By Big hART, Written and directed by Scott Rankin
The Canberra Theatre Centre Playhouse 25 Jul 2012
In the heart of the South Australia desert in 1956, the British Government, with permission from the Australian Government, carried out the first of many secret nuclear tests in reaction to the arms race with the Soviet Union during the Cold War.
The site was Maralinga; described as a vast and empty space perfect for such experiments, but in fact inhabited by the local Maralinga Tjarutja Indigenous people.
While some effort was made to relocate the Indigenous people from the area prior to the explosions, many were exposed to the nuclear radiation caused by the fallout and become seriously ill – with the effects of this poisoning and dislocation still being felt by communities today.
This scenario forms the centerpiece for Ngapartji Ngapartji One (pronounced Nah-pah-gee Nah-pah-gee and translating roughly into ‘I give you something you give me something’) with Indigenous performer and co-creator of the show, Trevor Jamieson, piecing together the very personal story of how this event tragically altered the life path of his family.
Riding high on the tails of the hugely successful and critically acclaimed production of Namatjira at the Canberra Theatre Centre in 2011, Ngapartji Ngapartji One uses a now-distinct melange of media to get across both a political element, with Canberra a very strategic location, as well as educate the public on Indigenous cultures and world-views; this particular project focused on reviving Indigenous languages.
Incorporating traditional and contemporary songs (including Bob Dylan and David Bowie sung in Pitjantjatjara) and dance, visual art, film, comedy, drama, physical theatre and audience participation, this production continuously engages without overloading the audience. The feel is relaxed, honest and unpretentious, but compelling - like sitting by a campfire and learning from a master storyteller.
Starting off with some educational context on the past 60,000 years of Indigenous history, wrapped in some trademark ribbing humour, Jamieson then invites the audience to join in on a game of Heads, Shoulders, Knees and Toes in Pitjantjatjara language (Kata, Alipiri, Muti, Tjina) with the supporting cast – consisting of Jamieson’s angel-voiced daughter Keischa, senior Pitjantjatjara choir women, Milyika Carroll and Renita Stanley, Japanese Butoh dancer Yumi Umiumare, actor Lex Marinos and musical director Damian Mason on acoustic guitar.
Wondering what a white Australian man with Greek heritage and a Japanese woman have to do with an Indigenous storyline, it soon becomes apparent that Ngapartji Ngapartji One goes beyond the confines of Jamieson’s family’s confrontation with nuclear experiments. Extending to the first victims of nuclear war at Hiroshima and Nagasaki in Japan, and the Australian soldiers used as guinea pigs of nuclear radiation at Maralinga, this production elegantly and creatively weaves in these parallel experiences, deftly setting the wider political and historical context for the subject matter.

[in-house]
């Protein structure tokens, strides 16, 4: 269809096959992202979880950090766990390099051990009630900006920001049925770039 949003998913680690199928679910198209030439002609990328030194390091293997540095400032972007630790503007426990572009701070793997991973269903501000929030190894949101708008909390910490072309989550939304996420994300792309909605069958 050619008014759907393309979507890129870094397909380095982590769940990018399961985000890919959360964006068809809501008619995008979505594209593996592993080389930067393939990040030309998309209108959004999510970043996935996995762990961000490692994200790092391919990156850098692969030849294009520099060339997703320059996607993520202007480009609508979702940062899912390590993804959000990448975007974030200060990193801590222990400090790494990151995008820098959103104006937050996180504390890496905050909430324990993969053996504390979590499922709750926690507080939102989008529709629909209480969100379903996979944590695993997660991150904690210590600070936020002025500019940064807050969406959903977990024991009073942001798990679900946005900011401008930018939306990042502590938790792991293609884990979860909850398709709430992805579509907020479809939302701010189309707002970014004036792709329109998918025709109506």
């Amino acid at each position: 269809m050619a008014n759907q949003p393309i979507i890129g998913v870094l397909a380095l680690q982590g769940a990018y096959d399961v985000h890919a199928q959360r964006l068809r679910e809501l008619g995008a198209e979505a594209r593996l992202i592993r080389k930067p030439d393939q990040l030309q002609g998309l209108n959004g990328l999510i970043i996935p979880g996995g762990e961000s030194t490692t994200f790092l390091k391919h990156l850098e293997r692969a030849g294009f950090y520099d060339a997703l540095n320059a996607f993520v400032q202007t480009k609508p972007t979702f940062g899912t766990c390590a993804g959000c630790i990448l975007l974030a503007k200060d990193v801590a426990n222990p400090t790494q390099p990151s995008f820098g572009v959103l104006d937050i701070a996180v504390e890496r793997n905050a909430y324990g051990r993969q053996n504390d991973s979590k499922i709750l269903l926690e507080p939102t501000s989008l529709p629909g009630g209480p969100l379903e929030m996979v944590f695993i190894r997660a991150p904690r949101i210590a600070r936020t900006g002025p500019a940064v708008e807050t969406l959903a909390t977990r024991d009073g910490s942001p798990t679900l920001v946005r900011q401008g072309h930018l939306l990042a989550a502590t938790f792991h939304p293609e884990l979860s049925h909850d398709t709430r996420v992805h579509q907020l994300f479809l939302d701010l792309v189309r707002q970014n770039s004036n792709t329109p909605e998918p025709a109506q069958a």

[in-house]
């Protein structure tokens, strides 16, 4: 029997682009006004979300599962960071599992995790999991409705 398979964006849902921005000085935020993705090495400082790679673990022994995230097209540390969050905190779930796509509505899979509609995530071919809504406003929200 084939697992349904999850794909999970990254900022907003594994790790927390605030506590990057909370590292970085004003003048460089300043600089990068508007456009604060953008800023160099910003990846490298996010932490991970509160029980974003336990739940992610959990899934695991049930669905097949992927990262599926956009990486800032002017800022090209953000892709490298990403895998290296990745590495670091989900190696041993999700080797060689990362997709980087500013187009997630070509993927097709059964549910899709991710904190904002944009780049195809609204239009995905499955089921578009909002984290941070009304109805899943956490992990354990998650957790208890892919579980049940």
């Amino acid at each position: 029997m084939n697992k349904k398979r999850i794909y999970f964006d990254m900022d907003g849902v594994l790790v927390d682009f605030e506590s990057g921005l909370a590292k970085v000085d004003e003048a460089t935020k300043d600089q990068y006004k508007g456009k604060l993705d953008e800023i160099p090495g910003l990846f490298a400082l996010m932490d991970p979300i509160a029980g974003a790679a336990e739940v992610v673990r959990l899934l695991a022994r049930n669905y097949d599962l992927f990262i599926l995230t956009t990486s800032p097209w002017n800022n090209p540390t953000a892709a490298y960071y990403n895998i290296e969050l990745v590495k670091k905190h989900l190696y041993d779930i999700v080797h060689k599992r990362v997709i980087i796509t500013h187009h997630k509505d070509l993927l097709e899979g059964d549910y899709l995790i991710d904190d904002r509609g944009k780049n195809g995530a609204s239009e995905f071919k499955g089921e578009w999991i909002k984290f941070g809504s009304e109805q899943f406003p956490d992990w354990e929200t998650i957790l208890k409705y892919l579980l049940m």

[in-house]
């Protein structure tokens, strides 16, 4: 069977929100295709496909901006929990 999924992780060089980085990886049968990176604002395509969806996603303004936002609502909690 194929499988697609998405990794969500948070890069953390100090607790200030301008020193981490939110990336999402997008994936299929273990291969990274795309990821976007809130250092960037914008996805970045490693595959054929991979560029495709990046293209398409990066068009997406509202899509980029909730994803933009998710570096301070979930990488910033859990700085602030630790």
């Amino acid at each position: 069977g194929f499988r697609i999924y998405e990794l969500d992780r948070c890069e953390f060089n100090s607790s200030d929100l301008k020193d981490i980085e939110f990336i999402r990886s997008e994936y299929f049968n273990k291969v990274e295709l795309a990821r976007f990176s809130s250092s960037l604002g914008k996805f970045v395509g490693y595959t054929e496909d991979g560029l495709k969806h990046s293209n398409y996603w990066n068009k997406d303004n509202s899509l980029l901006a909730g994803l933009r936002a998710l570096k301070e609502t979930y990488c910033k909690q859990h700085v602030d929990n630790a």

While Ngapartji Ngapartji One has toured the country before, Big hART’s close ties to the Canberra Theatre Centre has seen this production especially adapted for the ACT. As the ‘One’ suggests, Ngapartji Ngapartji One used to be a solo affair with Jamieson at the helm, however, when the supporting actors each showed a keen interest to be involved in the latest version, they were ‘written in’ on an ad hoc basis – to great effect.
The reworked script incorporating the supporting actors is nothing short of poetic, boldly going beyond the original content into more complex territory, to ultimately create a powerful and dynamic masterpiece. However, the show maintains its focus on Jamieson’s experience, and he should be applauded not just for his adaptability and extraordinary performance range, but also his generosity in opening up some very personal and painful wounds in order to shed light on injustice.
To solidify Big hART’s relationship with the Canberra Theatre Centre, it was announced after the show that the company will take up residency there in 2013, with plans to create some original works as part of the Centenary of Canberra.
Founder of Big hART, Scott Rankin, also used the occasion to launch their new ‘Watercolours of Namatjira’ iPhone app, from which proceeds will go towards building an arts centre for Albert Namatjira’s descendants – proving that Big hART walks the walk as well as talking the talk. While their plays aim to educate the public on the issues faced by Indigenous people, Big hART’s raison d’etre is to use art as a vehicle for developing and revitalising Indigenous communities to help close the gap.
Ngapartji Ngapartji One is a prime example of exceptional social change theatre, with heartfelt and profound messages that linger with you long after leaving the theatre, while also helping to redesign the modern Australian identity to be more inclusive of those who have shaped this land long before ‘G’day’.
Where: The Canberra Theatre Centre